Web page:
Cervical Cancer

Cancer Cervix

What is cancer cervix?

The cervix is the lower part of the uterus and acts as a gate to the uterus.

What are the most common risk factors for cervical cancer?

Cervical cancer is commonest among the over 50s but it can affect all age groups. A viral infection of the cervix is present in most cases (especially Human papiloma virus). Smoking appears to increase a woman’s risk of developing cervical cancer, and there may also be a link to the numbers of sexual partners a woman has had at a young age.

What are the symptoms of cervical cancer?

The symptoms may resemble other conditions or medical problems so consult your physician for diagnosis. Symptoms of cervical cancer usually do not appear until abnormal cervical cells become cancerous and invade nearby tissue. While sometimes no symptoms are seen, most cause the woman to experience bleeding between her periods or after sex.

How is cervical cancer diagnosed?

Cervical cancer can only be diagnosed through a biopsy of the cervix which is obtained by loop electrosurgical excision, colposcopy or cone biopsy.

How can cervical cancer be prevented?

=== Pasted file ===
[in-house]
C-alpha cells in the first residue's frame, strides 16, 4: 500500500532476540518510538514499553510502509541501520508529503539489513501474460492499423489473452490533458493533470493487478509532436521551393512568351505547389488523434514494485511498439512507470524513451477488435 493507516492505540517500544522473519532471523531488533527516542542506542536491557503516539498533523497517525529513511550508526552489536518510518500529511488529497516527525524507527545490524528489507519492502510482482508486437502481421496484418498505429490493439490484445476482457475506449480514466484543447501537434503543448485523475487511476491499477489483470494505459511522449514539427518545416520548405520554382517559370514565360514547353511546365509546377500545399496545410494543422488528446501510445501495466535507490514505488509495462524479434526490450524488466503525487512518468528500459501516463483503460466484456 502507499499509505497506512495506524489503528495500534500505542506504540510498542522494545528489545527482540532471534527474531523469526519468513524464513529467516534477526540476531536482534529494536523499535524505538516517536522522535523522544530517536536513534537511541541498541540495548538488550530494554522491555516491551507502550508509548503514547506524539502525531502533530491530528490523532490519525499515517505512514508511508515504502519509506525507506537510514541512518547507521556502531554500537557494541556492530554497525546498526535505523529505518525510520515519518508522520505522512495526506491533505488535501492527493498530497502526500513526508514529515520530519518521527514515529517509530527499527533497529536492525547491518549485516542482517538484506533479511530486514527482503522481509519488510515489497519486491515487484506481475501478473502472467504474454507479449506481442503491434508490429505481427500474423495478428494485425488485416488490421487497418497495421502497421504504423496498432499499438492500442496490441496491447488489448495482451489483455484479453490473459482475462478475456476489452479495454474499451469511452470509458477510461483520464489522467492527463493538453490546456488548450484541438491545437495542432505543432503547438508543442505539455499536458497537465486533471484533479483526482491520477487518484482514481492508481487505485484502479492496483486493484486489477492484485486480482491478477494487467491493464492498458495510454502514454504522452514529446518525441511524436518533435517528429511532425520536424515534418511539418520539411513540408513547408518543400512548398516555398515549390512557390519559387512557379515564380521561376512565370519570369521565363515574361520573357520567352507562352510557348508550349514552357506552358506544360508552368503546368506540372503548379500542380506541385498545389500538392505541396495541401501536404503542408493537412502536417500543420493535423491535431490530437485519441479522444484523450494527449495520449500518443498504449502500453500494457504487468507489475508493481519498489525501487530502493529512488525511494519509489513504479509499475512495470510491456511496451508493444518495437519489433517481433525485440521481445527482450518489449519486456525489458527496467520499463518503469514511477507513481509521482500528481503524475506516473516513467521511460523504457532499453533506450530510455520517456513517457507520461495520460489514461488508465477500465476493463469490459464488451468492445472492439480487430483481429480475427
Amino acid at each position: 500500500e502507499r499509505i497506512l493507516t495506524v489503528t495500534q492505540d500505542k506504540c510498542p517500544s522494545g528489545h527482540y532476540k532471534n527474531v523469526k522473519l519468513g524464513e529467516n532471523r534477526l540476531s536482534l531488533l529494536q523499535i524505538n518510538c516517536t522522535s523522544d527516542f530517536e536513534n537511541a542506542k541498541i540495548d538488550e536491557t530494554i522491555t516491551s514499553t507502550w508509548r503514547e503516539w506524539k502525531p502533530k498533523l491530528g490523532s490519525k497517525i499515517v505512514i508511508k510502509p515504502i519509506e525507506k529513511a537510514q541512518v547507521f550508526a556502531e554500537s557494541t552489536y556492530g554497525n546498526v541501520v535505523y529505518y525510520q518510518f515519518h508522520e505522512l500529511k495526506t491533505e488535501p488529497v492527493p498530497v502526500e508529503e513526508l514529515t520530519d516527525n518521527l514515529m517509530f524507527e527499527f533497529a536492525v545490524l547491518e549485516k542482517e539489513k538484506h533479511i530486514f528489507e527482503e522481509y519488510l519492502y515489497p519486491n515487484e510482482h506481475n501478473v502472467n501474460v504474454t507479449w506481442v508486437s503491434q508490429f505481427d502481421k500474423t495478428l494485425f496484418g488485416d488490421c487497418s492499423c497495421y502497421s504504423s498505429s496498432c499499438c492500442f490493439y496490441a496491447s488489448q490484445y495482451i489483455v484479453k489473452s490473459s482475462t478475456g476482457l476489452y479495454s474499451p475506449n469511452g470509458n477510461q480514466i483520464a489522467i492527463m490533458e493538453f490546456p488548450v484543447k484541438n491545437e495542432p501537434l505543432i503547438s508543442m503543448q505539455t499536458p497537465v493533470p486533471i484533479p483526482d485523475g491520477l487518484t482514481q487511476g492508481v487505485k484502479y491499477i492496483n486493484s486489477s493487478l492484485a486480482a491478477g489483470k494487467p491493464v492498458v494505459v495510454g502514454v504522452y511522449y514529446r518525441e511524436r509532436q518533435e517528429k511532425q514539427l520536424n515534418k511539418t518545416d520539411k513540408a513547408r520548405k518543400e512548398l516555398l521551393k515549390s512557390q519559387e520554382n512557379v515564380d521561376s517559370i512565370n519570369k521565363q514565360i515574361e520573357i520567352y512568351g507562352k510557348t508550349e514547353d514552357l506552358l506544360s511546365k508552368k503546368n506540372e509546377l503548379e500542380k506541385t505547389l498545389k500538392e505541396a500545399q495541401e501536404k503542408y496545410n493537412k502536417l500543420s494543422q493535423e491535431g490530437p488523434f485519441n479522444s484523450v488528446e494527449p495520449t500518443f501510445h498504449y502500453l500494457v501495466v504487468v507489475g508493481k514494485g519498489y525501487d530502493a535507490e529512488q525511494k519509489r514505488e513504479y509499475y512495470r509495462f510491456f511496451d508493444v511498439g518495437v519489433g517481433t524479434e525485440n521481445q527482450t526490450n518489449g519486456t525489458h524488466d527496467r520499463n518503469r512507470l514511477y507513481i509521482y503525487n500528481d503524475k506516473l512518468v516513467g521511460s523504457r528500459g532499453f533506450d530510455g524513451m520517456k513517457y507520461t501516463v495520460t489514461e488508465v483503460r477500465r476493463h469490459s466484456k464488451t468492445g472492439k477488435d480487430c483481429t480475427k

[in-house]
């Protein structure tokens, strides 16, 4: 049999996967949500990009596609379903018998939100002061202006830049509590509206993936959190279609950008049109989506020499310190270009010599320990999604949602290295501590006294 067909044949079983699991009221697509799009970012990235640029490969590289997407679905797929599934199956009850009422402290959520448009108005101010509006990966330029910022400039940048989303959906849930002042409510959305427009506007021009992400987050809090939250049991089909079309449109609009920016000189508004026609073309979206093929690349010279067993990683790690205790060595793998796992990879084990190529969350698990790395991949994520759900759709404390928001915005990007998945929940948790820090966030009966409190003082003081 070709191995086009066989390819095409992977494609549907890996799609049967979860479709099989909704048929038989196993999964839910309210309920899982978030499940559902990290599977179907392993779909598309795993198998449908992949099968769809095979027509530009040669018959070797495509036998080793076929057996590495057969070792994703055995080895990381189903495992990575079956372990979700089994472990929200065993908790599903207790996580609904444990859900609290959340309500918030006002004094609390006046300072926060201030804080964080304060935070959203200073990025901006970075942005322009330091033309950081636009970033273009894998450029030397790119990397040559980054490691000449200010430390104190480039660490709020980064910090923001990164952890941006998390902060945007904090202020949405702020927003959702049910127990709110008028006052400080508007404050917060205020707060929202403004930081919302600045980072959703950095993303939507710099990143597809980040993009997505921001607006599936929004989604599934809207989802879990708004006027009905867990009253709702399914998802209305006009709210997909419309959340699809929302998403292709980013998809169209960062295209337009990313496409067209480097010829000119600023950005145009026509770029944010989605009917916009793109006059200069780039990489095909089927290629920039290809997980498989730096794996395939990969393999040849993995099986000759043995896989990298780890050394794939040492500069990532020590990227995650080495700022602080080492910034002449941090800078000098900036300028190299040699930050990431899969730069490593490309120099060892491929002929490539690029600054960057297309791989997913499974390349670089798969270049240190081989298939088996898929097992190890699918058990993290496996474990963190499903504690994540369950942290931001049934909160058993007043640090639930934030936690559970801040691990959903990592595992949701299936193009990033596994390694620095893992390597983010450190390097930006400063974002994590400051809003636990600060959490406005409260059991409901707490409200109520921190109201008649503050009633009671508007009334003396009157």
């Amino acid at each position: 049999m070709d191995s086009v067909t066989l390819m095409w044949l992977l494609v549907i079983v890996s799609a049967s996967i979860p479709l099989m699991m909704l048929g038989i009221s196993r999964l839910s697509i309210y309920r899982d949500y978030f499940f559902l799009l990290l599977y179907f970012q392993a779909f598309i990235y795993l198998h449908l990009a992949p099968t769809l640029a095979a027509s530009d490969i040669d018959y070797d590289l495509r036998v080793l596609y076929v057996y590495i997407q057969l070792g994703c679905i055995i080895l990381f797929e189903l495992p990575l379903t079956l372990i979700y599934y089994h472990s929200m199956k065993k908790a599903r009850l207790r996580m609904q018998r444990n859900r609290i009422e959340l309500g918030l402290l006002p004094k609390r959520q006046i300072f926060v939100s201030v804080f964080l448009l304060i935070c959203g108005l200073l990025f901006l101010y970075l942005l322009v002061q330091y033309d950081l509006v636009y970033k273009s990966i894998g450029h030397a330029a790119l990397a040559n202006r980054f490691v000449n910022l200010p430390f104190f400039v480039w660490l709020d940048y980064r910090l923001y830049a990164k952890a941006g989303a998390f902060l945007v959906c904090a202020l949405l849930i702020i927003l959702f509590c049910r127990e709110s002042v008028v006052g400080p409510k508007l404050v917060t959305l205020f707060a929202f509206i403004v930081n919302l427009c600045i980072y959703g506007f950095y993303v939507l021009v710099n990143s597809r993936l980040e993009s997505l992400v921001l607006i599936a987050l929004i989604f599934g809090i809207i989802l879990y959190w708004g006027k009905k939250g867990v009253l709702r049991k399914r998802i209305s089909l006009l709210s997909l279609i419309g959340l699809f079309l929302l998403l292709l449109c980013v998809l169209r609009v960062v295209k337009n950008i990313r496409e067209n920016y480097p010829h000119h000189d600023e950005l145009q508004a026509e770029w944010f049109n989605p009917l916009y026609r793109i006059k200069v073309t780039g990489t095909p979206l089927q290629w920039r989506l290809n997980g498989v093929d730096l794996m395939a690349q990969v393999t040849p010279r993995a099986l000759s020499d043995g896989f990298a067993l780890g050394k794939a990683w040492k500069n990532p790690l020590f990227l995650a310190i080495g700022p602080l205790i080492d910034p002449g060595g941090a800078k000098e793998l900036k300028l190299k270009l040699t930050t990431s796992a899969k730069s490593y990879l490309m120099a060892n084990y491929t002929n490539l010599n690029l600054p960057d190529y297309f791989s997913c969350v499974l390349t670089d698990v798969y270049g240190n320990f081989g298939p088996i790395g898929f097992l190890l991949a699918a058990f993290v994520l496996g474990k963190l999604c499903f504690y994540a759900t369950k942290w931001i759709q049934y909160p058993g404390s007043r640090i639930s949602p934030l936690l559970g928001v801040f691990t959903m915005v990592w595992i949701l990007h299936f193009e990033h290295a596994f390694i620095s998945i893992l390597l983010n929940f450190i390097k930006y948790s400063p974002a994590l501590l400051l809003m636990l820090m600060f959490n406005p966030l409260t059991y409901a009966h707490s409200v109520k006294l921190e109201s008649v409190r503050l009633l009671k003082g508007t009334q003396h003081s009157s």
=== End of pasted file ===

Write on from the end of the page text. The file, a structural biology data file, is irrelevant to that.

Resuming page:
• Routine, annual pelvic examinations and Pap tests can detect precancerous conditions that often can be treated before cancer develops. Invasive cancer that does occur wouldlikely be found at an earlier stage. Follow up on abnormal Pap smears is equally important.
  • Limit the amount of sexual partners you have.
  • Quit smoking
  • Get the HPV vaccine. The vaccine is most effective when given to young women before they become sexually active.

How is cervical cancer treated?

The treatment depends upon whether the cancer has spread to involve other tissues in the pelvis or not. It also depends on the general health of the patient and permission for operations.

– surgery, including:

  • Cryosurgery – using a very cold probe to freeze and kill cancer cells.
  • Laser surgery – use of a powerful beam of light to destroy abnormal cells.
  • LEEP (loop electro excision procedure)
  • Hysterectomy – surgery to remove the uterus, including the cervix.
  • Radiotherapy is aimed at destroying tumor cells that the gynecologist cannot see.
  • Chemotherapy – the use of anticancer drugs to treat cancerous cells.
Cancer Cervix
Cancer cervix